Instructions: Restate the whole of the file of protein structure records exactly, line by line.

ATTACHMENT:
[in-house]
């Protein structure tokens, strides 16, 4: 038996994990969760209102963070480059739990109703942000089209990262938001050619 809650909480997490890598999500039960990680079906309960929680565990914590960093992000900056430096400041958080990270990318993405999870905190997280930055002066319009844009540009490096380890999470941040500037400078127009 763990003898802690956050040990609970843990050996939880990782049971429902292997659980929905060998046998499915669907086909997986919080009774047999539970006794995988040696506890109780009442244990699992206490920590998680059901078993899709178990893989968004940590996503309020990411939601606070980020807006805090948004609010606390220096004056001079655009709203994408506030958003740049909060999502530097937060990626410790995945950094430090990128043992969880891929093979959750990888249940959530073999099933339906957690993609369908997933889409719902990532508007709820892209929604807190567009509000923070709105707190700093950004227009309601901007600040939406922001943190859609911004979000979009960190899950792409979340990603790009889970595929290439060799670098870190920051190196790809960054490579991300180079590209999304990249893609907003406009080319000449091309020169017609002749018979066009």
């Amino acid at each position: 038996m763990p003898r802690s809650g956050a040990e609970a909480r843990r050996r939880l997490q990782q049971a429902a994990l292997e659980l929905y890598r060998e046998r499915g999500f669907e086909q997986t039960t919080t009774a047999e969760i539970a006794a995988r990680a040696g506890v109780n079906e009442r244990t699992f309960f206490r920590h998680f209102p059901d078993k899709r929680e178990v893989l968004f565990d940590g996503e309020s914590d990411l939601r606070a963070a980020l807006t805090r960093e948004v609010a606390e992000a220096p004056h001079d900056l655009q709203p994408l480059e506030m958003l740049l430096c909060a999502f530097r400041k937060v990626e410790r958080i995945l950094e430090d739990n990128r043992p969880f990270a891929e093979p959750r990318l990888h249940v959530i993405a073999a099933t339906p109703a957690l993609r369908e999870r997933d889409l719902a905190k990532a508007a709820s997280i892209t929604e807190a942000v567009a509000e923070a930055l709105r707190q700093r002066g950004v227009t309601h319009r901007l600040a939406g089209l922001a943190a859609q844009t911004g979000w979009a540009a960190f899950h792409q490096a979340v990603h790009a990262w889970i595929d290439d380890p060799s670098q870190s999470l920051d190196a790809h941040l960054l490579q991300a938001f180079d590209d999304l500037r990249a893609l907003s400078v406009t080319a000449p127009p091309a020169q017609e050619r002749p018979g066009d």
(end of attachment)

[in-house]
């Protein structure tokens, strides 16, 4: 038996994990969760209102963070480059739990109703942000089209990262938001050619 809650909480997490890598999500039960990680079906309960929680565990914590960093992000900056430096400041958080990270990318993405999870905190997280930055002066319009844009540009490096380890999470941040500037400078127009 763990003898802690956050040990609970843990050996939880990782049971429902292997659980929905060998046998499915669907086909997986919080009774047999539970006794995988040696506890109780009442244990699992206490920590998680059901078993899709178990893989968004940590996503309020990411939601606070980020807006805090948004609010606390220096004056001079655009709203994408506030958003740049909060999502530097937060990626410790995945950094430090990128043992969880891929093979959750990888249940959530073999099933339906957690993609369908997933889409719902990532508007709820892209929604807190567009509000923070709105707190700093950004227009309601901007600040939406922001943190859609911004979000979009960190899950792409979340990603790009889970595929290439060799670098870190920051190196790809960054490579991300180079590209999304990249893609907003406009080319000449091309020169017609002749018979066009």
């Amino acid at each position: 038996m763990p003898r802690s809650g956050a040990e609970a909480r843990r050996r939880l997490q990782q049971a429902a994990l292997e659980l929905y890598r060998e046998r499915g999500f669907e086909q997986t039960t919080t009774a047999e969760i539970a006794a995988r990680a040696g506890v109780n079906e009442r244990t699992f309960f206490r920590h998680f209102p059901d078993k899709r929680e178990v893989l968004f565990d940590g996503e309020s914590d990411l939601r606070a963070a980020l807006t805090r960093e948004v609010a606390e992000a220096p004056h001079d900056l655009q709203p994408l480059e506030m958003l740049l430096c909060a999502f530097r400041k937060v990626e410790r958080i995945l950094e430090d739990n990128r043992p969880f990270a891929e093979p959750r990318l990888h249940v959530i993405a073999a099933t339906p109703a957690l993609r369908e999870r997933d889409l719902a905190k990532a508007a709820s997280i892209t929604e807190a942000v567009a509000e923070a930055l709105r707190q700093r002066g950004v227009t309601h319009r901007l600040a939406g089209l922001a943190a859609q844009t911004g979000w979009a540009a960190f899950h792409q490096a979340v990603h790009a990262w889970i595929d290439d380890p060799s670098q870190s999470l920051d190196a790809h941040l960054l490579q991300a938001f180079d590209d999304l500037r990249a893609l907003s400078v406009t080319a000449p127009p091309a020169q017609e050619r002749p018979g066009d």